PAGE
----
Listener Jody pointed out a great project that was highlighted on last weeks Living on Earth. CyberTracker allows anyone to capture information, including location, about animal movements. The software uses an interface that can be used by anyone from non-literate bushman to wildlife agents on a simple mobile hardware platform. The software is freely downloadable if you would like to take a look and be sure to check out July 21, 2006 episode of Living on Earth around the 32 minute mark for a great story about CyberTracker.
Who knew avians could be so high tech? A new study of real-time air pollution is being undertaken using, of all things, pigeons. Little monitors are strapped to the backs of the pigeons and data is beamed back to Earth and published on the web in real time. Apparently the data will be available in blog format for anyone to see/use.
I’m pretty proud of the work we do here at Very Spatial, but I’m not sure we can compete with a Pigeon Blog. That’s just too cool.
I was going through my Caribbean GIS listserv alerts, and I noticed one about MesoStor, a project to make GIS data about Mesoamerica available online. MesoStor is part of SERVIR, “a regional visualization and monitoring system for Mesoamerica that integrates satellite and other geospatial data for improved scientific knowledge and decision making by managers, researchers, students, and the general public.” What is really cool about this project is all the partners who are working together to make it happen. The USGS and NASA have contributed data and expertise (in fact, the site is hosted by NASA), and other partners include NOAA, The Nature Conservancy, Conservacion Internacional, ESRI, the World Bank, and several universities.
It’s a flash map, but it’s still pretty cool. Ever wonder where all the alternative energy is being produced in the world? Well now you can find out! This site has three views of the globle (which I find very attractive, by the by) and nifty 3D icons showing sources of geothermal, solar, wind, and wave sources of energy. The red dots give you nice little information about the areas in question.
The BBC is working with others to predict climate change and they want your help! The climate prediction tool runs within the BOINC environment just like SETI@home and others. This software takes advantage of free CPU cycles on client machines to crunch numbers for large data sets…isn’t distributed computing grand. If you have time head over check the project out.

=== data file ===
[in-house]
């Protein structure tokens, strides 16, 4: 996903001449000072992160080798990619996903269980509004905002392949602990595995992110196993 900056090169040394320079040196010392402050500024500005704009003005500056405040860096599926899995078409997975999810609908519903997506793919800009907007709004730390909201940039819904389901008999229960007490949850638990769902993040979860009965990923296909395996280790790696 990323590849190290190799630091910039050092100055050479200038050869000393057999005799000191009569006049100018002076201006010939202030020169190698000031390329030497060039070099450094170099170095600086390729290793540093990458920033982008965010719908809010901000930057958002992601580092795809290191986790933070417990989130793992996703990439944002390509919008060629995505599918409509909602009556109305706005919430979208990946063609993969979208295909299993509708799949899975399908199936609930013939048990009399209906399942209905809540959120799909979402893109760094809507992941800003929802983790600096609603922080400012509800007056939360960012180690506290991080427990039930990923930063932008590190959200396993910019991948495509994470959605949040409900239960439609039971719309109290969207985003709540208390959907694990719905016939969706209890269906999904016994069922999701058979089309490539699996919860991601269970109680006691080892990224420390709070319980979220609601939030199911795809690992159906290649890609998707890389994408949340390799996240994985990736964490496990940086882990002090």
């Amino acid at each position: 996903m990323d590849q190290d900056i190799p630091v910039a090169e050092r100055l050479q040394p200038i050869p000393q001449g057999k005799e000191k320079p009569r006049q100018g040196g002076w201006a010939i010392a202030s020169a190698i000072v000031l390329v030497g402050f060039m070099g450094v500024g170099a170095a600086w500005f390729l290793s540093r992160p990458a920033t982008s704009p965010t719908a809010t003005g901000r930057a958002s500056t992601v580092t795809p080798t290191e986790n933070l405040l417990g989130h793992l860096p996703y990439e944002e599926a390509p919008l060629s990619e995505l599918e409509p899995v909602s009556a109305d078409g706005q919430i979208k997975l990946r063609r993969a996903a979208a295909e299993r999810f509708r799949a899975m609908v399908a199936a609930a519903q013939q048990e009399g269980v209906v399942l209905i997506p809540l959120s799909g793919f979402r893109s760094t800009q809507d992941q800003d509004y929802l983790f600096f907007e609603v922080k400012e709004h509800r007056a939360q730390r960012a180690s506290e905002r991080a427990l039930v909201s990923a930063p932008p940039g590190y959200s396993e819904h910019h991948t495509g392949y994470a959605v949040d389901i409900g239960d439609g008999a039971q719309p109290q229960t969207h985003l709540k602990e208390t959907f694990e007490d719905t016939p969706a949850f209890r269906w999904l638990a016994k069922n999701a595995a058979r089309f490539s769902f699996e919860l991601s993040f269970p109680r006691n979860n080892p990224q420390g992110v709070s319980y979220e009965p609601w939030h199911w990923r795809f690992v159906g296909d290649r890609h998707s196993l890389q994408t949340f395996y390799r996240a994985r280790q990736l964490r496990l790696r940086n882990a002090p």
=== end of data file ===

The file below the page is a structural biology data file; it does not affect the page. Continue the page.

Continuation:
If you’re like me, when you go to plan your summer vacation, weird questions like, “Is there a major earthquake fault or active volcano in the area?” will eventually come up. Now you don’t have to worry about those pesky active volcanoes in your holiday planning! The site features a google mashup with the Smithsonian and USGS Weekly Volcano Activity Report, so you know you’re always up-to-date with the volcanic activity in the area. Clicking on the volcano point brings up a handy, dandy popup featuring current activity, background, some general information, and the more complete entry into the greater database. The general tab will let you zoom directly to the volcano for a better look.
The BBC has a nice summary article from papers that were recently in Nature on insights on the paleo-environment of the Arctic Sea based on coring that took place along the Lomonosov ridge. Interesting stuff that may provide insights into our current environmental conditions.
The Along Track Scanning Radiometer (ATSR) World Fire Atlas, based on a decade of Eurpoean Space Agency ESR-2 and other satellite data, is now available online at the ESA’s Ionia Web Map Server. Global fire data can also be downloaded directly from the site, although you will have to complete a free registration.
I haven’t highlighted a really good GIS project in awhile, so I thought I’d mention the Amazon GIS project, run by the Smithsonian Institution and other collaborators. They have spent years mapping the Amazon’s resources and have a number of Internet map services in conjunction with ESRI, World Wildlife Fund, the USGS, and Conservation International that cover data themes such as land cover, hydrology, elevation, satellite imagery, and parks. While they’re not the fanciest mapping applications, I really think it’s an important project that shows how GIS can be used in conservation. Also, they probably have the coolest GIS lab location – the Amazonia exhibit building at the National Zoo!
Oberlin, Ohio to be exact. A little west of Cleveland. Full Circle Fuels is a quaint little station from the 1950′s that has converted itself into an alternative fuels spectacular. They currently or are about to stock all sorts of biodiesel and ethanol/diesel mixes for your converted supper SUV. Don’t have one of those, you say? No problem! Turns out the fellows at FCF will convert it for you in their garage! They also have some fairly eco and community friendly plans in the works, including:
- Plans an auto repair self-help clinic for low-income residents
- Is a pick-up and drop-off location for a local car-sharing program
- Collects waste cooking oil from local establishments for use in converted vehicles and for biodiesel production
As one who drives one of those big honkin’ diesel trucks (what can I say? I live in the country), I can tell you I’d love to make a trip up to their place sometime and get a conversion kit. Now if they’d just setup a station around here so I can get the fuel…